Wednesday, October 12, 2011

5 Rules When Loaning Money To A Friend

Various Federal Reserve Notes, c.1995. Only th...Image via WikipediaBorrowing money from a friend is the fastest way to ruin a relationship. The borrower usually has tried every other source for credit. Their credit cards are maxed out. The house is mortgaged fully and lines of credit are closed. The party may have lost their job or an emergency has happened. By the time they get to you the situation is desperate.

In this time of recession who doesn't know someone or a family who is having very hard times. They were unprepared and life hit them broadside. You want to help because your friend is in need. But should you? Will they be able to pay you back. 

They probably will, but be prepared to lose the money. Through their own fault or fate they are showing their lack of financial knowledge. The mistakes they made could possibly be made again with your money. If you must make a personal loan why not take a few precautions and do it right.

1. Consider alternatives

Borrowers who fail to repay bank loans may face legal problems, but those who can’t make good on loans to friends or family can be hit not only with legal trouble but also the loss of a personal relationship. That’s why it’s a good idea to think about all your options before approaching someone you’re close to for a loan. Consider trying more than one bank, for example, or exploring borrowing possibilities at credit unions or other sources. It may also be possible to cut back on your spending instead of taking a loan or to postpone your plans for a big purchase until you have saved the money you need.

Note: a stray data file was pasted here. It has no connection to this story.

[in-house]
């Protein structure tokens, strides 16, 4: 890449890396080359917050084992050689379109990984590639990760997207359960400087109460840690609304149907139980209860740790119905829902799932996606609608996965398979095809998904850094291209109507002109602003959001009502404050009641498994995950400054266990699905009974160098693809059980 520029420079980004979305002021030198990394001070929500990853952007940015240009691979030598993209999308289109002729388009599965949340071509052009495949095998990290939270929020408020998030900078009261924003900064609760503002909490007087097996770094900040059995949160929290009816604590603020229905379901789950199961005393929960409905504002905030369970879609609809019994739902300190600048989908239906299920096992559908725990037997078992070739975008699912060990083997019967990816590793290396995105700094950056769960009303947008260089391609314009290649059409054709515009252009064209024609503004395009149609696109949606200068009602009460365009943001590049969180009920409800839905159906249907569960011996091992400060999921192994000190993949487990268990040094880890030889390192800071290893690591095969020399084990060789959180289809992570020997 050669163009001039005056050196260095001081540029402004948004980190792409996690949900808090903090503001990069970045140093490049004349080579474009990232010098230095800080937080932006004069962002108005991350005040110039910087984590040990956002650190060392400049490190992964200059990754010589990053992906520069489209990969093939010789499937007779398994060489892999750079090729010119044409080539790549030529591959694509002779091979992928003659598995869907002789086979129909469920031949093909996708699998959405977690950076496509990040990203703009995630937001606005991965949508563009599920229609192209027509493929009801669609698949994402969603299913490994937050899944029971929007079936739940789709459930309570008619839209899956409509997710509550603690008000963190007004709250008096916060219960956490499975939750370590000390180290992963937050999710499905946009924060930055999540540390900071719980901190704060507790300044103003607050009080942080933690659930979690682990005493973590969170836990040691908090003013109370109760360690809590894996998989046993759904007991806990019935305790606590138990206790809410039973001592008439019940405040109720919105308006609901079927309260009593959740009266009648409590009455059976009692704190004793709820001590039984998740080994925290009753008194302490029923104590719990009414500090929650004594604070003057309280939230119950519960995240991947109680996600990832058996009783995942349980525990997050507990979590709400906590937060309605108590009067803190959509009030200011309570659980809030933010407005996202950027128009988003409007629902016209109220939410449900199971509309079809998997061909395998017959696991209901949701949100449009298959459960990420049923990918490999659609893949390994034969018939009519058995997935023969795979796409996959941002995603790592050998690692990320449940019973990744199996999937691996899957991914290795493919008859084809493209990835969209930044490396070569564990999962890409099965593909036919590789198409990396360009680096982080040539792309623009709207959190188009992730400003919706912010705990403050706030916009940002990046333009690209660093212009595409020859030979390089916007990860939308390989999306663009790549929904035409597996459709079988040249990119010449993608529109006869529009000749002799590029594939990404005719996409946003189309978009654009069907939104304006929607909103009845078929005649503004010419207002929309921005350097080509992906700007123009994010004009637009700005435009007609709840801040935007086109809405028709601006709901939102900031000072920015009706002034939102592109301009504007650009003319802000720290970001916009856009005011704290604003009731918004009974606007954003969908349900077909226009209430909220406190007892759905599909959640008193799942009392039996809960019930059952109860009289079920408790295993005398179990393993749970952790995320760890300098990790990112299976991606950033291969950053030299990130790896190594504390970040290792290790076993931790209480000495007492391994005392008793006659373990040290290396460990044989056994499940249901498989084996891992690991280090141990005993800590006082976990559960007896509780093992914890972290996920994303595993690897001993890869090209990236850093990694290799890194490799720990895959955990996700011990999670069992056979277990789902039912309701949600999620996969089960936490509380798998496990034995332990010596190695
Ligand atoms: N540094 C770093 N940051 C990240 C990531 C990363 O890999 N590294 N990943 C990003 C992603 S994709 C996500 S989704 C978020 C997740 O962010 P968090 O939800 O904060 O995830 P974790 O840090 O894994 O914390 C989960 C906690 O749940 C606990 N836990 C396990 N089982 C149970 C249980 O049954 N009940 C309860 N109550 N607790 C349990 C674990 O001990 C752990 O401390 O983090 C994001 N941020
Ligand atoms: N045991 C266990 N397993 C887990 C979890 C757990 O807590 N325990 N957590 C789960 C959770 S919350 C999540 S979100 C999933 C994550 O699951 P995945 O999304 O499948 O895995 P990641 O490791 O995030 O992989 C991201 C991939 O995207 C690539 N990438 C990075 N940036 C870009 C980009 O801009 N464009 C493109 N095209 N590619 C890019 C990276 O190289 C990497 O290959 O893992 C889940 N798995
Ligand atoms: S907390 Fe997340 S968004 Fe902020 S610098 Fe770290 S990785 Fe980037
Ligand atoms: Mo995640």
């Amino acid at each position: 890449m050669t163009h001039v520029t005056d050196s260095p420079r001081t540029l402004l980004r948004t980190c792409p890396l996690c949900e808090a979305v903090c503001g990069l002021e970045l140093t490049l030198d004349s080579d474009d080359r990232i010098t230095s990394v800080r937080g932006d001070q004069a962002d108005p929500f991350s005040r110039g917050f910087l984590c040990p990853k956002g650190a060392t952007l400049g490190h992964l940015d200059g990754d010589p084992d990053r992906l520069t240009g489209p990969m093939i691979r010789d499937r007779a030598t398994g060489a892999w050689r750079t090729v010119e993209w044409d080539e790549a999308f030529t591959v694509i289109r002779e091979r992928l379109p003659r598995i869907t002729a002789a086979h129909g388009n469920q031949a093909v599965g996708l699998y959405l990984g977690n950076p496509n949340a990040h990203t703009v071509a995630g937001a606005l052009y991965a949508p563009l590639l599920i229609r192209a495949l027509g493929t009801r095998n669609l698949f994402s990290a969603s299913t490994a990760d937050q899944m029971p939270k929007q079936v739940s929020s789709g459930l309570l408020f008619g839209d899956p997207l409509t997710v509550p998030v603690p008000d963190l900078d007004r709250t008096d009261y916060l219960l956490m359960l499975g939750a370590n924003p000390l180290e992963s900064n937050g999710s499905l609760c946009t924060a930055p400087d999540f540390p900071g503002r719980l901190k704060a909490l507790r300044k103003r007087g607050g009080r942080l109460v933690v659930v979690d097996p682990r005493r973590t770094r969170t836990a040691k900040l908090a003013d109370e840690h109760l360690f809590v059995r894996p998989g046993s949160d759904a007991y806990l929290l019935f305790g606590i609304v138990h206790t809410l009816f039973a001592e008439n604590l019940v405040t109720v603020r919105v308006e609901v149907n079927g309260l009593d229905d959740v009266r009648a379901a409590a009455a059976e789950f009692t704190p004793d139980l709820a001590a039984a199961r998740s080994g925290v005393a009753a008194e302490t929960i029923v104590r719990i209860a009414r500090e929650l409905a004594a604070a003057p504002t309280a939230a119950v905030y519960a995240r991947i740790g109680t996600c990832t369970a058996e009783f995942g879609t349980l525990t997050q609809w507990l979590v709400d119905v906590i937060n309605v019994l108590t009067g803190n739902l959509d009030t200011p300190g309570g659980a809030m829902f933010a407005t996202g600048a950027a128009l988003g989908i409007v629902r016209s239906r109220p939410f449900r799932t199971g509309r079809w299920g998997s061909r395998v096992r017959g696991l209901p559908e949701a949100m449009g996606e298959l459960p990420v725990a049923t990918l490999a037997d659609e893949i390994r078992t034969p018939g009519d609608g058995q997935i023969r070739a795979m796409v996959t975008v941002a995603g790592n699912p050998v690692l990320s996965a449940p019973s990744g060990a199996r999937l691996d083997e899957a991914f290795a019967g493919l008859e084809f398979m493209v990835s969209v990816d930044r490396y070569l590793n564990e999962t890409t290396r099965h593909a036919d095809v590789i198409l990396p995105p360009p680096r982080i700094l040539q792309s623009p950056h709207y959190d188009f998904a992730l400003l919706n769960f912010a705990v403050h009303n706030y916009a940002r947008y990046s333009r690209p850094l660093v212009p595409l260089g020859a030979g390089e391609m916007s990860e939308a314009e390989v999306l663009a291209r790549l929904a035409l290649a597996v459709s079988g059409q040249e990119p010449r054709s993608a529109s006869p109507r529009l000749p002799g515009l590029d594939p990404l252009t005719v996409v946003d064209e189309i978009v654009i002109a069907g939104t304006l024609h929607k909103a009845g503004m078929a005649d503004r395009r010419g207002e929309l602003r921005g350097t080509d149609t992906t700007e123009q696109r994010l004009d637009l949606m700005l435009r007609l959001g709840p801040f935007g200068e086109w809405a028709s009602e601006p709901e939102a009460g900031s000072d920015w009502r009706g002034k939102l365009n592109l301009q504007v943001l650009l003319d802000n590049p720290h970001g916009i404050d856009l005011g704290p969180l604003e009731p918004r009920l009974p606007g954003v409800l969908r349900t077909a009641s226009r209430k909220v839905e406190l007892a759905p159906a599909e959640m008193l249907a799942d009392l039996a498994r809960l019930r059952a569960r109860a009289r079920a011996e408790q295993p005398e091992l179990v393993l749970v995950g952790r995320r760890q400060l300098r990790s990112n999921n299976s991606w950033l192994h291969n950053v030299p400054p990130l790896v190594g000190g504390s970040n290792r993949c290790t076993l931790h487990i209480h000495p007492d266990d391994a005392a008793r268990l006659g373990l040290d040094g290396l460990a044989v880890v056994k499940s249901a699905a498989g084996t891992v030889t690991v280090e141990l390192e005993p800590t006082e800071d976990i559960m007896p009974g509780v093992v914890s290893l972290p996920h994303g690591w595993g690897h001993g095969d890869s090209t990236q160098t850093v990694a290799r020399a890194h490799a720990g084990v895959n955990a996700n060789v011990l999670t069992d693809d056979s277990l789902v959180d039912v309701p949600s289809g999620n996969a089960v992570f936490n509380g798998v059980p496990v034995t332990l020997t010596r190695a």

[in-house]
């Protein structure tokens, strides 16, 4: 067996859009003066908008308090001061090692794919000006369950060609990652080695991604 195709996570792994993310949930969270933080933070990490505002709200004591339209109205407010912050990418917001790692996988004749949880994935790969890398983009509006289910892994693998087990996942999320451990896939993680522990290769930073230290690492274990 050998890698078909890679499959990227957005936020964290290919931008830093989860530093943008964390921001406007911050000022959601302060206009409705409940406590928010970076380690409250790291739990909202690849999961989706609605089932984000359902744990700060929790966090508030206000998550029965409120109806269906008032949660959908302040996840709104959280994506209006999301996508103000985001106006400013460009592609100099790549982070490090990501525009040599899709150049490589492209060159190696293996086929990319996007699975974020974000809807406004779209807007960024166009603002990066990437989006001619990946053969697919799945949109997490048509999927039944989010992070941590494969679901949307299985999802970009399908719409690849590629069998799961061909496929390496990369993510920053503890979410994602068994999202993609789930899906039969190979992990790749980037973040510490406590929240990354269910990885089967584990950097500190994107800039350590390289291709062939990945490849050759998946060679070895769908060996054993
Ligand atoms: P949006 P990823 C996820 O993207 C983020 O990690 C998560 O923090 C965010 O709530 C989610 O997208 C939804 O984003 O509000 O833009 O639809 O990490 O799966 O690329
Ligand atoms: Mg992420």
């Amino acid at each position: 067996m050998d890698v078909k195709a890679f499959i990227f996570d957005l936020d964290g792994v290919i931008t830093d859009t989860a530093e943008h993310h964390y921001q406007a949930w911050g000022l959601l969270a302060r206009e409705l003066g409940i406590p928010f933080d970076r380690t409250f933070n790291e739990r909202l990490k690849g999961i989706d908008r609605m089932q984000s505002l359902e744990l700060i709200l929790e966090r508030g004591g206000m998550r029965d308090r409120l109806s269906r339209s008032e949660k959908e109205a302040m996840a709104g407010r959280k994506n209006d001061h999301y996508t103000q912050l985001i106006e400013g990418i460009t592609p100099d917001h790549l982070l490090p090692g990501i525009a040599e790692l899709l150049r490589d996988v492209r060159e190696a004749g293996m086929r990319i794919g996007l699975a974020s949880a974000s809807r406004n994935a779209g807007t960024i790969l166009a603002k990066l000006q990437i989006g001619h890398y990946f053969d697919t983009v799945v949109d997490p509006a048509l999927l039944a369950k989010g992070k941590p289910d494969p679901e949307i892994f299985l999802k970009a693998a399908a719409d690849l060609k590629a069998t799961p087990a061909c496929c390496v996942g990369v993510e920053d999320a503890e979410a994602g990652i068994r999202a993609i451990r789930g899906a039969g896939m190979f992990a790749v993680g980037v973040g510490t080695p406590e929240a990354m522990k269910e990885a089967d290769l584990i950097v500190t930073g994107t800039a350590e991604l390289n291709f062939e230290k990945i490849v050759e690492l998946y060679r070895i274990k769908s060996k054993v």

2. Get it in writing

One of the potential pitfalls of a loan between friends or family is their informality. A handshake is a popular way to cement a deal, but a written document is a better idea for both sides. That’s because problems can arise when the friend lending the money expects it to be returned within a short time, while the borrower believes he or she can pay it back over an indefinite period. When lending money to a loved one, it’s often hard to insist on knowing when the loan will be paid or to ask for regular payments. 

To protect your relationship and your wallet, it’s best to put it in writing. Write down the amount of the loan, when and how it will be paid off and if the borrower will pay any interest. This kind of promissory note clarifies the borrower’s responsibilities and can help prevent misunderstandings later. The note should be signed by both borrower and lender, and each one should keep a copy.

3. Be realistic

While written documentation is a great idea, remember that it will not prevent potential payment problems. That’s why it’s important for both people to be realistic before they enter into the deal. If you know that a loved one likely won’t be able to repay you, for example, offer instead to help him or her solve problems by developing a monthly budget or working out a payment plan with creditors. 

If you are uncertain you will be able to repay a loan, consider asking loved ones to brainstorm other borrowing options. Doing so may preserve your relationship so that it is still in force long after any money problems are over.

4. Give honest updates

If you borrow money from a friend or family member and find that you are unable to repay it as expected, let them know about the problem right away. Explain what went wrong and when you do think you’ll be able to make good. It may be a difficult conversation, but your candor and consideration for the other person will go a long way in helping to preserve the relationship.

5. Give the money as a gift.

Personal loan are notorious for not being repaided. If you have the means, offer them the money as a gift. If not the full amount, a percentage of the amount needed. Doing this heads off a possible confrontation or uncomfortable situation that could come down the line. It's better to keep the friend and lose the money instead of the reverse.

1 comment:

  1. Here are my 5 rules:

    1. Don't do it unless you are willing to lose the money and the friendship.
    2. Don't do it unless you are willing to lose the money and the friendship.
    3. Don't do it unless you are willing to lose the money and the friendship.
    4. Don't do it unless you are willing to lose the money and the friendship.
    4. Don't do it unless you are willing to lose the money and the friendship.


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